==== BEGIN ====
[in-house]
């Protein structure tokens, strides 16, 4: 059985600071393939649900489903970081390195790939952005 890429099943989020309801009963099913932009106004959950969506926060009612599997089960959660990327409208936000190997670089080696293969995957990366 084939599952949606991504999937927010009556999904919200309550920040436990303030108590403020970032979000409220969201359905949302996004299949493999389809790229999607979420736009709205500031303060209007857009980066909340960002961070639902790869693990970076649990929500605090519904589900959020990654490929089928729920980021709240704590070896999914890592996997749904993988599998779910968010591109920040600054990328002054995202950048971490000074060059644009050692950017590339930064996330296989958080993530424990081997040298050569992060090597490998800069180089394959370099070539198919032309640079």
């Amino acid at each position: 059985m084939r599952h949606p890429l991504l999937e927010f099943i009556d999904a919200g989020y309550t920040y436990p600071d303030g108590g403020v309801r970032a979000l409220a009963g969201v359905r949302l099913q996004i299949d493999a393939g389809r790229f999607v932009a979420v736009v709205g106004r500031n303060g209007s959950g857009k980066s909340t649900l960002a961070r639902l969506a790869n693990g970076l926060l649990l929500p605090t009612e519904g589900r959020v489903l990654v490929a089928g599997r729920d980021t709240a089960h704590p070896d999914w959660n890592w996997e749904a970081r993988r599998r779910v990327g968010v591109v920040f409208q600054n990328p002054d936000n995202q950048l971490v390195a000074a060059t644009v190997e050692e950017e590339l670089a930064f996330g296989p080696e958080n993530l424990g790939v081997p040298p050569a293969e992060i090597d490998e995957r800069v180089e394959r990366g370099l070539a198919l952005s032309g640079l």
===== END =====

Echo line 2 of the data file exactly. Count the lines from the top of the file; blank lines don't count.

């Protein structure tokens, strides 16, 4: 059985600071393939649900489903970081390195790939952005 890429099943989020309801009963099913932009106004959950969506926060009612599997089960959660990327409208936000190997670089080696293969995957990366 084939599952949606991504999937927010009556999904919200309550920040436990303030108590403020970032979000409220969201359905949302996004299949493999389809790229999607979420736009709205500031303060209007857009980066909340960002961070639902790869693990970076649990929500605090519904589900959020990654490929089928729920980021709240704590070896999914890592996997749904993988599998779910968010591109920040600054990328002054995202950048971490000074060059644009050692950017590339930064996330296989958080993530424990081997040298050569992060090597490998800069180089394959370099070539198919032309640079």